Now, as a person that desires to keep myself in control, I felt like the one odd duck in the room. Everyone it seemed was getting sloshed and I am watching them degenerate. Not good. Oh, did I mention I brought my wife to this retreat. You bet this made things worse. Importantly, I know full well not everybody was drinking and acting the fool. But I do not remember it that way.
I never truly participated in a retreat again other than one I was required to speak at…and then I only drove up the day I was presenting and left early.
Whats my point?
So here is my list of questions to the world. As scientists are we truly only as mature as frat boys? Why is it that in science it is “okay” for graduate students to get absolutely hammered at recruitment? Why do faculty members often get similarly wasted? What impression does that give? Why is it that there are program sanctioned gatherings that are clearly excuses to get drunk? Am I supposed to act like that to be accepted? Will I be ostracized if I do not “have fun” with the group? These last two are implicit, unintended pressures caused by our action. Did we actually know we are putting this pressure on others? Is this how we want to be perceived? Do we really even care?
I judge situations such as these very harshly and I have been called a “damn Mormon”, or a prudish Utahan for doing so. My answer to that is, good (actually, more to the tune of screw them), I made an active choice to never put myself in bad, stupid, or dangerous situations because I am cognitively impaired by drink. Fortunately I have a support system to help me out with this type of decision.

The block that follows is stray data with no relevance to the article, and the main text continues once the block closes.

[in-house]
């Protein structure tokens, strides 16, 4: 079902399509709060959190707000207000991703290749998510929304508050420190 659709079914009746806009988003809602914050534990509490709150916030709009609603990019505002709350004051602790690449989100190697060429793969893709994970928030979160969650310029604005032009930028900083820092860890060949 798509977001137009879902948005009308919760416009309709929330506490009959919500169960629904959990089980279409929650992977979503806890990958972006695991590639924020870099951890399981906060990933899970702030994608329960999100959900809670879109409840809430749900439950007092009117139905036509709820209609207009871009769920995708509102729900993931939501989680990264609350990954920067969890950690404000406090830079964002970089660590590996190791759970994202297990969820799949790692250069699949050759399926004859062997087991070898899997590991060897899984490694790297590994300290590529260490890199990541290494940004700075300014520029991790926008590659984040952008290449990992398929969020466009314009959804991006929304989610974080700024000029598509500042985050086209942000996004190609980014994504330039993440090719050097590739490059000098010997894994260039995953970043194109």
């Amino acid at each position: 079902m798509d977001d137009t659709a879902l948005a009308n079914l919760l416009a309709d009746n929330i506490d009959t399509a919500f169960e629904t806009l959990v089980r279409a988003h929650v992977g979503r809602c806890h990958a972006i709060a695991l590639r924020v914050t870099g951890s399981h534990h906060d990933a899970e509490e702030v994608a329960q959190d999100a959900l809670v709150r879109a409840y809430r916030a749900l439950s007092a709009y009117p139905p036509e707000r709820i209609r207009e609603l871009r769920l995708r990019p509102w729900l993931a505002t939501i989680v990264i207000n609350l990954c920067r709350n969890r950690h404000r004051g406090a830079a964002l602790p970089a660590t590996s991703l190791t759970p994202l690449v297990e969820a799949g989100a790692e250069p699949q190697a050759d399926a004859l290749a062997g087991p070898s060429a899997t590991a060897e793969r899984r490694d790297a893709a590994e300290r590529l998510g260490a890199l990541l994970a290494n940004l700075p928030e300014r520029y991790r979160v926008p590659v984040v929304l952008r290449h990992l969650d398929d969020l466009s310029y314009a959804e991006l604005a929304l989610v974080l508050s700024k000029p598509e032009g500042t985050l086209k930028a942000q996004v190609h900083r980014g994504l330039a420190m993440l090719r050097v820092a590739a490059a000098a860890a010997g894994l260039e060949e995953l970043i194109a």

If science online or other conferences truly have a culture where drinking is bragged about and it is more about chilling with friends getting a buzz than the science, then it is clearly not the scene for me. If it is your scene! Great! To each their own! So long as I know up front that that is the case, I’m okay, I leave it up to my own devices to avoid uncomfortable situations. My worry is when a conference or a gathering becomes highly desirable but no effort is made for people that have made a choice not to drink (not to mention those that due to religious or cultural customs are prohibited from alcohol consumption). Not everyone is content with the decision to just not attend because they know they’ll be uncomfortable. Particularly if they have a social network that prizes attendance.
I guess my TL;DR point is this…it is not our intent or the effort we put into not offending that matters. It is the perceptions of others toward our behavior and choices that ultimately matters. There are a lot of individuals that view alcohol as a gateway to fun, others a gateway to a bad time. We need to take all of these opinions into account and grant them equal weight. Then we can act accordingly and, hopefully, not alienate a subset of our potential collaborators and friends before we have a chance to get to know them.
As always, I would be delighted to hear anyone’s opinion on the matter.